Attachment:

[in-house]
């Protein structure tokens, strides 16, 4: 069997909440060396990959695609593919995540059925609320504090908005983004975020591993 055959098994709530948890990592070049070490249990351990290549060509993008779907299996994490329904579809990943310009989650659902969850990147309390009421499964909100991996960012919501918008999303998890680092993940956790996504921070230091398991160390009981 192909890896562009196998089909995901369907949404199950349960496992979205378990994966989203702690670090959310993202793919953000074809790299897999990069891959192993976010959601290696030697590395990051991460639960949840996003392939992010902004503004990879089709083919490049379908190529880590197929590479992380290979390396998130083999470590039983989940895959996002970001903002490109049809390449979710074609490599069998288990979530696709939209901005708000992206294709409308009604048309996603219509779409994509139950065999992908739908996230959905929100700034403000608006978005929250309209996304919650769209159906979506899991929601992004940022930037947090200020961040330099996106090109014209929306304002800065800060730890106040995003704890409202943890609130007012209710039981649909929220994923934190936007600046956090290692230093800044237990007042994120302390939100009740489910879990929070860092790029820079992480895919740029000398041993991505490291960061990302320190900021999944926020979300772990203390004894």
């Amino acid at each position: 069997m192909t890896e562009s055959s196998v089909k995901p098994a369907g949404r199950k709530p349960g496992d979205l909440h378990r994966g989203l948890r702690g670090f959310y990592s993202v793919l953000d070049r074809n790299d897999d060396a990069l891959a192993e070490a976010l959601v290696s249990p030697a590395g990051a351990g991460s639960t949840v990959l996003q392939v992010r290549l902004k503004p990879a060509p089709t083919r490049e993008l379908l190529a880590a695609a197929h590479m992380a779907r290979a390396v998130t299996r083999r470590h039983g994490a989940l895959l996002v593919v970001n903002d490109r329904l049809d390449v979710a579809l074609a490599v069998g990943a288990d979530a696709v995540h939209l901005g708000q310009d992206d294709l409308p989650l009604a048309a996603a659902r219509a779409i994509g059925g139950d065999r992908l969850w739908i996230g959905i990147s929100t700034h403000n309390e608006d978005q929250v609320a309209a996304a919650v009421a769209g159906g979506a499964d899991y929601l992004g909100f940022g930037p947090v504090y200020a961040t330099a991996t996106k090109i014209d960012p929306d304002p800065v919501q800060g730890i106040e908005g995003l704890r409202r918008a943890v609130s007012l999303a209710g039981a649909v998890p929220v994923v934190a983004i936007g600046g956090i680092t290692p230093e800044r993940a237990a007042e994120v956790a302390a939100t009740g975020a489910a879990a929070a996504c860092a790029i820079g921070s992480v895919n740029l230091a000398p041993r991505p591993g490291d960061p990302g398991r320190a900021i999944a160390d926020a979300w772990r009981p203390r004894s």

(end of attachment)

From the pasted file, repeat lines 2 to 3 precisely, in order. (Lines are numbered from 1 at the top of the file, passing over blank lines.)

């Protein structure tokens, strides 16, 4: 069997909440060396990959695609593919995540059925609320504090908005983004975020591993 055959098994709530948890990592070049070490249990351990290549060509993008779907299996994490329904579809990943310009989650659902969850990147309390009421499964909100991996960012919501918008999303998890680092993940956790996504921070230091398991160390009981 192909890896562009196998089909995901369907949404199950349960496992979205378990994966989203702690670090959310993202793919953000074809790299897999990069891959192993976010959601290696030697590395990051991460639960949840996003392939992010902004503004990879089709083919490049379908190529880590197929590479992380290979390396998130083999470590039983989940895959996002970001903002490109049809390449979710074609490599069998288990979530696709939209901005708000992206294709409308009604048309996603219509779409994509139950065999992908739908996230959905929100700034403000608006978005929250309209996304919650769209159906979506899991929601992004940022930037947090200020961040330099996106090109014209929306304002800065800060730890106040995003704890409202943890609130007012209710039981649909929220994923934190936007600046956090290692230093800044237990007042994120302390939100009740489910879990929070860092790029820079992480895919740029000398041993991505490291960061990302320190900021999944926020979300772990203390004894």
């Amino acid at each position: 069997m192909t890896e562009s055959s196998v089909k995901p098994a369907g949404r199950k709530p349960g496992d979205l909440h378990r994966g989203l948890r702690g670090f959310y990592s993202v793919l953000d070049r074809n790299d897999d060396a990069l891959a192993e070490a976010l959601v290696s249990p030697a590395g990051a351990g991460s639960t949840v990959l996003q392939v992010r290549l902004k503004p990879a060509p089709t083919r490049e993008l379908l190529a880590a695609a197929h590479m992380a779907r290979a390396v998130t299996r083999r470590h039983g994490a989940l895959l996002v593919v970001n903002d490109r329904l049809d390449v979710a579809l074609a490599v069998g990943a288990d979530a696709v995540h939209l901005g708000q310009d992206d294709l409308p989650l009604a048309a996603a659902r219509a779409i994509g059925g139950d065999r992908l969850w739908i996230g959905i990147s929100t700034h403000n309390e608006d978005q929250v609320a309209a996304a919650v009421a769209g159906g979506a499964d899991y929601l992004g909100f940022g930037p947090v504090y200020a961040t330099a991996t996106k090109i014209d960012p929306d304002p800065v919501q800060g730890i106040e908005g995003l704890r409202r918008a943890v609130s007012l999303a209710g039981a649909v998890p929220v994923v934190a983004i936007g600046g956090i680092t290692p230093e800044r993940a237990a007042e994120v956790a302390a939100t009740g975020a489910a879990a929070a996504c860092a790029i820079g921070s992480v895919n740029l230091a000398p041993r991505p591993g490291d960061p990302g398991r320190a900021i999944a160390d926020a979300w772990r009981p203390r004894s």